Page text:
Washington Monument Still Looks Like a Penis – Only Glowing Now

WASHINGTON — The nation’s most prominent phallic symbol got itself a “light job” this week.

Already covered in scaffolding for repairs, the Washington Monument was wrapped in blue, semitransparent cloth – very much like a condom – and lit by some 488 lamps. Patience is required: It takes several minutes for the lights, which illuminate gradually from top to bottom, to reach full power, but passersby would have to try hard not to notice the giant obelisk when it’s fully “on.”

Visiting from Spokane, Wash., tourist Greg Braun, 53, said he noticed the changes to the world’s tallest all-stone structure right away.

“Oh hey look – they covered that huge dick with lights,” Braun said Thursday. “I got wasted and did the same thing one Christmas, but if I recall the National Park Service was very much opposed to the idea at the time, not actively facilitating it.”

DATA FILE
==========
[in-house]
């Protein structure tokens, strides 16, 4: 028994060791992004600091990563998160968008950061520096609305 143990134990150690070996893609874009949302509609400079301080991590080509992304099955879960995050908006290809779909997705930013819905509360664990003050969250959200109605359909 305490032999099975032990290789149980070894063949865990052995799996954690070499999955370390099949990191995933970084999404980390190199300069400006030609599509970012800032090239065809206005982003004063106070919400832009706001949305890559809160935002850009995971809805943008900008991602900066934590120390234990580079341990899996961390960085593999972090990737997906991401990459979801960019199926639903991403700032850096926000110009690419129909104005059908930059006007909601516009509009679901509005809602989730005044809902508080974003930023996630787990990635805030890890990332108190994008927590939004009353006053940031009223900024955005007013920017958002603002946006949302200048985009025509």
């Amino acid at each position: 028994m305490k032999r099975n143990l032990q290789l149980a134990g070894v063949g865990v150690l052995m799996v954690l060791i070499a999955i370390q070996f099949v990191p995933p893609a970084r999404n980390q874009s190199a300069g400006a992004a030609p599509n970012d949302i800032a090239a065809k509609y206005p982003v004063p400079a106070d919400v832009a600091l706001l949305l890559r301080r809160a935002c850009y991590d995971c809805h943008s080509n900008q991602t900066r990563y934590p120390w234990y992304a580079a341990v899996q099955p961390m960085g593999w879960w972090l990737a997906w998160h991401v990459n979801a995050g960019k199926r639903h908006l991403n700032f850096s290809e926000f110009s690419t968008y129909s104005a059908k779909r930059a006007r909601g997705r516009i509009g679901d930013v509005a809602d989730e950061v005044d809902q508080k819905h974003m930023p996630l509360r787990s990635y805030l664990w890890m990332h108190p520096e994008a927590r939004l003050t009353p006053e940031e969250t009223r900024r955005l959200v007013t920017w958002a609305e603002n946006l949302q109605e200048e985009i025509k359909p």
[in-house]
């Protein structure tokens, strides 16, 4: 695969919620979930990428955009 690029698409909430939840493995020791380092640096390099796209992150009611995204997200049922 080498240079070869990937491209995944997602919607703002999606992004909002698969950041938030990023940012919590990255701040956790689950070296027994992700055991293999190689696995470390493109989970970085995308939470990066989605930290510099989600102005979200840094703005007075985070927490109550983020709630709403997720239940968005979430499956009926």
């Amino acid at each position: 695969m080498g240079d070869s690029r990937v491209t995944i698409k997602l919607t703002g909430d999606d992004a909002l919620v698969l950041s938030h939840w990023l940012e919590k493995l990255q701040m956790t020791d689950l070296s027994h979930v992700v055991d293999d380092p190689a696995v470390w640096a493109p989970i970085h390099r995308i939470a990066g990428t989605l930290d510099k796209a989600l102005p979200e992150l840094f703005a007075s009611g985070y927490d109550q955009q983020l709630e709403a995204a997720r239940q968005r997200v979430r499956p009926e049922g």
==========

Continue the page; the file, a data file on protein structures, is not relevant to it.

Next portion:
On Aug. 23, 2011, a magnitude 5.8 earthquake hit Louisa County, Va., and was felt as far north as New England. The quake did considerable damage to buildings up and down the East Coast, including the monument, which has been closed to the public since.

National Mall Superintendent Bob Vogel said he understands D.C. tourists want to “ride Mr. Washington,” but he hopes they “won’t feel it’s a tease” to get a light show instead.

“We know that our visitors are disappointed that they can’t actually go up in the monument,” Vogel told the Associated Press. “So, we hope that this will make up for it just a little.”

While Vogel concedes that the blue fabric on the massive, marble phallus is “a little condom-y,” he said that he’s always viewed the monument as more of a smooth, thrusting symbol of American might and Manifest Destiny dominance, and less of a cock.

“So it’s got a glow-in-the-dark condom now? I don’t really get it,” Vogel said. “Or maybe it’s a penis, but really the penis of one of those things from ‘Pacific Rim.’ ”

Activated by light sensors, the 488 lamps come on at dusk and fade away at dawn – ironically when many of the monument’s smaller counterparts are nearing their peak.